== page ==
This problem is exaggerated when the same sub-actions are

    shared among multiple action classes. For example, con-

    sider a complex composite action of a ‘basketball shoot’

    shown in Figure 1. Given only few consecutive frames of

    video, it can be easily confused with other actions, such as

    ‘running’, ‘dribbling’, ‘jumping’ and ‘throwing’. Using late

    fusion or averaging is not the optimal solution since it re-

    quires frames belonging to same sub-action to be assigned

    to multiple classes. What we need is a global feature de-

    scriptor for the video which can aggregate evidence over

    the entire video about both the appearance of the scene and

    the motion of people without requiring every frame to be

    uniquely assigned to a single action.

    To address this issue we develop an end-to-end trainable

    video-level representation that aggregates convolutional de-

    scriptors across different portions of the imaged scene and

    across the entire temporal span of the video. At the core

    of this representation is a spatio-temporal extension of the

    NetVLAD aggregation layer [6] that has been shown to

    work well for instance-level recognition tasks in still im-

    ages. We call this new layer ActionVLAD. Extending

    NetVLAD to video brings the following two main chal-

    lenges. First, what is the best way to aggregate frame-level

    features across time into a video-level representation? To

    address this, we investigate aggregation at different levels

    of the network ranging from output probabilities to differ-

    ent layers of convolutional descriptors and show that aggre-

    gating the last layers of convolutional descriptors performs

    best. Second, how to best combine the signals from the dif-

    ferent streams in a multi-stream architecture? To address

    this, we investigate different strategies for aggregating fea-

    tures from spatial and temporal streams and show, some-

    what surprisingly, that best results are obtained by aggregat-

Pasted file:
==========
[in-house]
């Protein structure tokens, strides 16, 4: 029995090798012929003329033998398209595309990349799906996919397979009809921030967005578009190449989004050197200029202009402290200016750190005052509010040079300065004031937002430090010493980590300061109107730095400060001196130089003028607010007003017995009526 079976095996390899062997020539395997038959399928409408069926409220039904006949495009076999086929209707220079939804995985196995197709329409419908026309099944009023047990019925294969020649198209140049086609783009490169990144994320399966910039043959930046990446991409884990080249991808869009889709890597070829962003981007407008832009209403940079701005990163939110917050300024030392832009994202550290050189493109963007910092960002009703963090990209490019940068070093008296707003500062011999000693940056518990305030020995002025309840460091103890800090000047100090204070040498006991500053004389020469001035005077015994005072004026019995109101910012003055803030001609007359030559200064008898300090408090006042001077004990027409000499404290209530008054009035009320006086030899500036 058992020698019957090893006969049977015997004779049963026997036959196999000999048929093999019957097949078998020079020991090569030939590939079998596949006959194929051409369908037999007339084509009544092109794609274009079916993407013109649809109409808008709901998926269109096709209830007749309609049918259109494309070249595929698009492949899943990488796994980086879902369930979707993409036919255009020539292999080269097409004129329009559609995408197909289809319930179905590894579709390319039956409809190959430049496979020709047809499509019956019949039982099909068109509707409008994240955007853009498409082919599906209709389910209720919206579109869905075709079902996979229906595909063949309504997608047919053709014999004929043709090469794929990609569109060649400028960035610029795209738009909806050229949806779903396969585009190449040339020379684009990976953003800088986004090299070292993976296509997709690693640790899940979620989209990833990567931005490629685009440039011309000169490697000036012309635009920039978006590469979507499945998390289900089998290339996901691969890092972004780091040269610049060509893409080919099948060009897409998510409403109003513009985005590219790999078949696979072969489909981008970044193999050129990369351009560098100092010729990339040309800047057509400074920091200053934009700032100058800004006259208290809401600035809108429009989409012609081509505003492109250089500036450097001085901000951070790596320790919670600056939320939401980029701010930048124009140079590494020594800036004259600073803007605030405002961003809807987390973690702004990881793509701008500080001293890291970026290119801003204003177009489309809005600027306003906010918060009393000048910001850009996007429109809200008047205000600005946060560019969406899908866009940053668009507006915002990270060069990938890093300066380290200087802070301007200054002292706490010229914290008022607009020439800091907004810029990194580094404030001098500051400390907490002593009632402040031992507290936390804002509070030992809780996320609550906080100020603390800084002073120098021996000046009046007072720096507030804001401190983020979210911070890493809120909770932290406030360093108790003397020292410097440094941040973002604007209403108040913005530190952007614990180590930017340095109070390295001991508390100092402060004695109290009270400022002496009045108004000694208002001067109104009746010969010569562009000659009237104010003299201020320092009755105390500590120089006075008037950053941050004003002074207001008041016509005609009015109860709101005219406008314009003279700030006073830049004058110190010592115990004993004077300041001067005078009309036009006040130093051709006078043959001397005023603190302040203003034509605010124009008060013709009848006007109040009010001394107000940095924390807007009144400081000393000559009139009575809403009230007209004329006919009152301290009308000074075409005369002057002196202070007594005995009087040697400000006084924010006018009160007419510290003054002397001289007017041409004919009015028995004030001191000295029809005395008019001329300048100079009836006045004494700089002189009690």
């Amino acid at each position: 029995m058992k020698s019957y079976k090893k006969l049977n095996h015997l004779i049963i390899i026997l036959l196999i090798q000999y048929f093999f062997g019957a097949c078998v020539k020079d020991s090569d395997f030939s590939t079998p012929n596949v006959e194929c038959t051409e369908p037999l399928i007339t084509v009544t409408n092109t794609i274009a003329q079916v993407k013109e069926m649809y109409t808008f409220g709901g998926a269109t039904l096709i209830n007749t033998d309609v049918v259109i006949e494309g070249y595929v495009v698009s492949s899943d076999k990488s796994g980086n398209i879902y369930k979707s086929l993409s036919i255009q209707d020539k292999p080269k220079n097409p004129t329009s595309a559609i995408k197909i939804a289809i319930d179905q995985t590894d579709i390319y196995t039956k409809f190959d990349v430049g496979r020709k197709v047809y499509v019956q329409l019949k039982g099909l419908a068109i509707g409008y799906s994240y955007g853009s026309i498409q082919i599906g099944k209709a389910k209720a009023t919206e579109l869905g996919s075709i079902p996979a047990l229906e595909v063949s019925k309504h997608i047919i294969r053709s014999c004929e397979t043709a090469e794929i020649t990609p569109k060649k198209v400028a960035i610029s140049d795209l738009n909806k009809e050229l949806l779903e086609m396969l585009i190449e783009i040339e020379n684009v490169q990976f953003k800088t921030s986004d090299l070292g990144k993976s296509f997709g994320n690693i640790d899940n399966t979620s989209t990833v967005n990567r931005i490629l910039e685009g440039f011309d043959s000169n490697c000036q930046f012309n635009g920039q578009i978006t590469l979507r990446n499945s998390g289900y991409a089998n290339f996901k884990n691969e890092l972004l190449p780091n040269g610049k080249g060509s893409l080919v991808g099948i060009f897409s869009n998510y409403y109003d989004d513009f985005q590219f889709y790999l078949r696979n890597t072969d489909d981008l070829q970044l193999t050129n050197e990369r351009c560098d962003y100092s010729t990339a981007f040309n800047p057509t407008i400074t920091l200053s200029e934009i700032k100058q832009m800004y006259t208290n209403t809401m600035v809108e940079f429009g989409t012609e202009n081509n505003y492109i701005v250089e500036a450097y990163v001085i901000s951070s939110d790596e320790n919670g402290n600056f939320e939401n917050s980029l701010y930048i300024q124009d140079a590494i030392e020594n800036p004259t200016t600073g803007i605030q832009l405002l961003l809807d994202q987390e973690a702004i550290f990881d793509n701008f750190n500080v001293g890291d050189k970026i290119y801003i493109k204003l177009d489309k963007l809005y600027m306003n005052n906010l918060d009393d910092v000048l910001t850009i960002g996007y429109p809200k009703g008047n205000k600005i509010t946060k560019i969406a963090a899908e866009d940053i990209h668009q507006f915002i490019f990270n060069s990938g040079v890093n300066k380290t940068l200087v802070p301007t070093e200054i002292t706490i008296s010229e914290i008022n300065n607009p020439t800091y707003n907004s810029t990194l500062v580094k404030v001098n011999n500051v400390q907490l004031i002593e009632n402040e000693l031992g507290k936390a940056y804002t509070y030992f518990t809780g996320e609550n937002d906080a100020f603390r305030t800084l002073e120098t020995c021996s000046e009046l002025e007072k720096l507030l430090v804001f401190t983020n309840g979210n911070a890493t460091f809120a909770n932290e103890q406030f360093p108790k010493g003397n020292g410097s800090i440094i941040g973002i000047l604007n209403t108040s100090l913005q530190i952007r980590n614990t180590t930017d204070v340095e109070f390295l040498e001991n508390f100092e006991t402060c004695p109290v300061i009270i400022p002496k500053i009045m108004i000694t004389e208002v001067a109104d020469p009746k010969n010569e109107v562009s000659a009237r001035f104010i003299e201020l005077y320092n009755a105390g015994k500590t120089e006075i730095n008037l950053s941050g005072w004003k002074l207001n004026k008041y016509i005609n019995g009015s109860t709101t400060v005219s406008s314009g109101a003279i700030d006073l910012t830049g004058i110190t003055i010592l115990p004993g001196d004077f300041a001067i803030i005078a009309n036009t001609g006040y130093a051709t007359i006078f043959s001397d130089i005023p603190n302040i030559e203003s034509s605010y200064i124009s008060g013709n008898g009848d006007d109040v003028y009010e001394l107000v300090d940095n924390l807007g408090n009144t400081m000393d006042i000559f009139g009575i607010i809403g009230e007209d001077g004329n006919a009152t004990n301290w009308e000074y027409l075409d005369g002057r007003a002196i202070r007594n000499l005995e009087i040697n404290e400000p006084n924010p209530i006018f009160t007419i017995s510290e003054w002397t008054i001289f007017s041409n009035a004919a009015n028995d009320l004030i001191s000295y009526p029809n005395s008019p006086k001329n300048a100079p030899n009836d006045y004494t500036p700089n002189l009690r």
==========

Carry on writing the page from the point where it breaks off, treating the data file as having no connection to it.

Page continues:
ing spatial and temporal streams into their separate single

    video-level representations. We support our investigations

    with quantitative experimental results together with quali-

    tative visualizations providing the intuition for the obtained


    2. Related Work

    Action recognition is a well studied problem with stan-

    dard datasets [4, 8, 18, 28, 41, 44] focused on tasks such

    as classification [15, 42, 53, 58, 59] and temporal or spatio-

    temporal localization [25, 60, 62]. Action recognition is,

    however, hard due to the large intra-class variability of dif-

    ferent actions and difficulty of annotating large-scale train-

    ing datasets. As a result, the performance of automatic

    recognition methods is still far below the capability of hu-

    man vision. In this paper we focus on the problem of action

    classification, i.e., classifying a given video clip into one of

    K given actions classes. We review the main approaches

    to this problem below followed by a brief review of feature


    Dense trajectories: Up until recently, the dominating

    video representation for action recognition has been based

    on extracting appearance (such as histograms of image gra-

    dients [10]) and motion features (such as histogram of

    flow [11]) along densely sampled point trajectories in video.

    The descriptors are then aggregated into a bag-of-visual-

    words like representation resulting in a fixed-length descrip-

    tor vector for each video [52, 54]. The representation can

    be further improved by compensating for unwanted camera

    motions [53]. This type of representation, though shallow,

    is still relevant today and is in fact part of the existing state-

    of-the-art systems [15, 51, 55]. We build on this work by

    performing a video-level aggregation of descriptors where

    both the descriptors and the parameters for aggregation are

    jointly learned in a discriminative fashion.

    Convolutional neural networks: Recent work has

    shown several promising directions in learning video rep-

    resentations directly from data using convolutional neural

    networks. For example, Karpathy et al. [26] showed the

    first large-scale experiment on training deep convolutional

    neural networks from a large video dataset, Sports-1M. Si-

    monyan and Zisserman[42] proposed the two-stream archi-

    tecture, thereby decomposing a video into appearance and

    motion information. Wang et al. [58] further improved the

    two-stream architecture by enfo